The figures are Perry metals again - I've done a headship on the figure of the Comte, for a plastic one and replaced the baton with a mace. Again the models are on sabot bases, so I can do a bit of juxtapositions with them, when they're all done.


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Wednesday, 19 April 2017

Burgundian Captains (1 of 4)

Ok, so I did say that my focus will now be on Swiss...
...however, I recently came across some very nice flags free to download via the Lead Adventurers Forum, which includes some Burgundian leaders. I then realised that I've enough castings to make stands for some captains - using the Sabot-style bases I had from Warbases. So four new captains are planned and the first one is done.


This depicts Jacques de Luxembourg, Signeur de Fiennes. He was born 1443 and made a Knight of the Golden Fleece. He was present at the battles of Grandson, Morat and Nancy and died 1487.  His coat of arms, made of silk and captured at one of these battles, remains today in the city museum of Solothorn in Switzerland. The figures used are Perry metals of Edward, Prince of Wales and a WotR man at arms.



The figures positions swopped on the Sabot base

Flag in Solothurn Museum




Friday, 14 April 2017

Conductuer's Pavilion (II)

I'm sure that there's so many of you who have been losing sleep from thinking about what happened to a pavilion build which I started in 2014 for a Burgundian Captain, ...and you've all been too polite to ask! Well, I can sate your ongoing curiosity and provide an extremely belated update.


To briefly recap, this is a composite model which is not directly based on any contemporary illustration, but is an attempt to create a possible pavilion used by higher status Burgundian captain. Since 2014 I changed my plans from a completely canvas tent to one which is a combination of canvas tents and prefabricated wooden sides. The next step was to get the wooden sides done, which James from Oshiro Model Terrain laser cut from thin plywood, to accommodate some pre-cut gothic window frames in HO scale from York Model Rail. The canvas roof of the middle section is from a Curteys Miniatures tent, on which are Madonna icons made by Noch for model railways.

The reverse
After assembly of the parts, I've filled in all the gaps with putty (using Green Stuff, Procreate and Das), so that we're now at the stage for an undercoat and painting. Before the sides were attached I had to complete the internals of the tent which can be seen through the open entrance. These are printed images of a tapestry ('Hercules Initiating the Olympic Games' from the Burrell Collection, Glasgow) hanging on the side and a carpet of the arms of Burgundy on the floor (from my photo of an original hanging in Thun Castle). You can see these a little more clearly through the doorway on the actual model, than I can replicate on the camera.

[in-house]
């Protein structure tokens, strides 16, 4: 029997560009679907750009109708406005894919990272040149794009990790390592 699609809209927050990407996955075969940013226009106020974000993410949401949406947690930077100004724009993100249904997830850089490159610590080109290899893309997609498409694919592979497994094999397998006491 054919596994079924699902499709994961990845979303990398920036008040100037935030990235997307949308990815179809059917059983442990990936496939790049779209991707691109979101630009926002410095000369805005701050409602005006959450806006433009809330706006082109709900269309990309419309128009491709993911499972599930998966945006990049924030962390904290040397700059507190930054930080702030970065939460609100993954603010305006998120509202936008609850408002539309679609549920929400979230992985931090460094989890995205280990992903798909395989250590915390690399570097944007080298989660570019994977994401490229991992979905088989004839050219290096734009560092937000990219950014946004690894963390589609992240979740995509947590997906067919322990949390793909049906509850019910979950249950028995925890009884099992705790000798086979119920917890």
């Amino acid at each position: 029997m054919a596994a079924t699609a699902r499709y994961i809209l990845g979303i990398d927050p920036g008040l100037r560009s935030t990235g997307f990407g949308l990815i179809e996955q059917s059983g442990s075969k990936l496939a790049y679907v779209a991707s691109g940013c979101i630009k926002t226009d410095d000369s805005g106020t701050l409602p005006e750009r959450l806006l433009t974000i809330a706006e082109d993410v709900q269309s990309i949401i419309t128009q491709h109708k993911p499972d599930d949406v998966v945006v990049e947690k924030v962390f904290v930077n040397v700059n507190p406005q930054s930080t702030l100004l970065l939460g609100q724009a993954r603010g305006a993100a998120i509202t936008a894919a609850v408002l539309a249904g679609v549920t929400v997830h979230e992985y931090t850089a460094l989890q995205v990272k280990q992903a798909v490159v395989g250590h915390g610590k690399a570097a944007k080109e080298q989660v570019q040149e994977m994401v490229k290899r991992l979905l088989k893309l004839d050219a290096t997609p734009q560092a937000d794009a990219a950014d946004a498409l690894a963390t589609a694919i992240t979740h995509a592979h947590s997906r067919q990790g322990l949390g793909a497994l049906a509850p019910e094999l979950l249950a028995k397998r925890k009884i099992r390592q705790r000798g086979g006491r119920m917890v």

Tapestry and carpet

A glimpse inside
Once I've painted the canvas I'll add extra horizontal panels around the joint of the roof and sides which will have printed Burgundian mottos stuck on (taken from printed flags) and some guy ropes. I'm thinking whether the entrance needs some simple wooden fencing around it, just to deter any folk of lesser social status from barging in? I'll then complete a base with some figures, as well as encampment bits and bobs around it. Or perhaps I should wait and hope that the Perry's create some 28mm Swiss looters??

Inspiration - wooden pavilion from Berne Chronicles
Inspiration - Burgundian pavilions by Gerry Embelton
This is a model which I've never been quite sure how well it'll work out, since I came up with the design idea - an unusual and convincing piece for the camp, or just a bit naff and odd - hence it's sat to one side for so long. Hopefully it won't be another 2 years before I find out which one it is.

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Monday, 3 April 2017

Swiss front rankers

I am about to start in earnest with my Swiss Confederation army, circa 1475. The bulk of the troop types will be pike or halberd armed. Using the Swiss Chronicle illustrations as a key guide, it appears that at least the front ranks of these units frequently wore full harness.



So when considering what figures to use, I realised that relevant figures wearing with full armour and holding polearms were a bit scarce. I tried adapting some Perry plastic foot knights - however after drilling out the hands to add pikes I was concerned that they were a bit brittle, with a risk of future damage. So the solution has been to commission a couple of figures, open-handed in advancing poses, to use as Swiss front rankers.


The figures has been designed by Oliver of Steel Fist Miniatures. Oliver is a first class figure sculptor in my opinion and improving all the time. He has a deep interest in armour (both Western European and Japanese) and an appetite to sculpt it with great accuracy. His style also compliments the Perry figures very well.  With lots of assistance from Oliver's experience of casting etc, the outcome are figures and arms which can either be used on their own or alongside Perry WotR plastic figures, by swopping arms and heads to maximise an array of poses.





Oliver completed the sculpting in a very short timeframe and I've been waiting for moulds to be made at Griffin. Here are pictures of the castings I received this week. I have ended up with two bodies in full harness, four pairs of open-handed arms and  four heads (these are pretty generic for any late fifteenth century well armed figures). I also have a halbard (again commonly seen in Chronicles) and a baselard short sword. The helmets aim to extend the styles of Swiss troops seen in the illustrations shown below. The pairs of arms should be useable on either body (with a tiny bit of filling).

My assumption is that these would have been the most wealthy and prominent from urban areas of the Confederation, whose social status put them at the front of the fighting. In fact, full harness is also shown by Swiss using handguns in images of sieges - perhaps the same individuals taking prominent roles here too?

One of each of the castings

These castings have had a wash of black on to show the details better. I have plans to personalise the figures a little more - by adding items from putty, such as mail sleeves, bends, hoods, plackart, tassets, etc. No two figures the same is my aim - must be on the verge of madness methinks!


Schilling Chronicle image -armour, halbard, turban and helm.

Another Chronicle image - kettle helm.

I'll get some painted up very soon.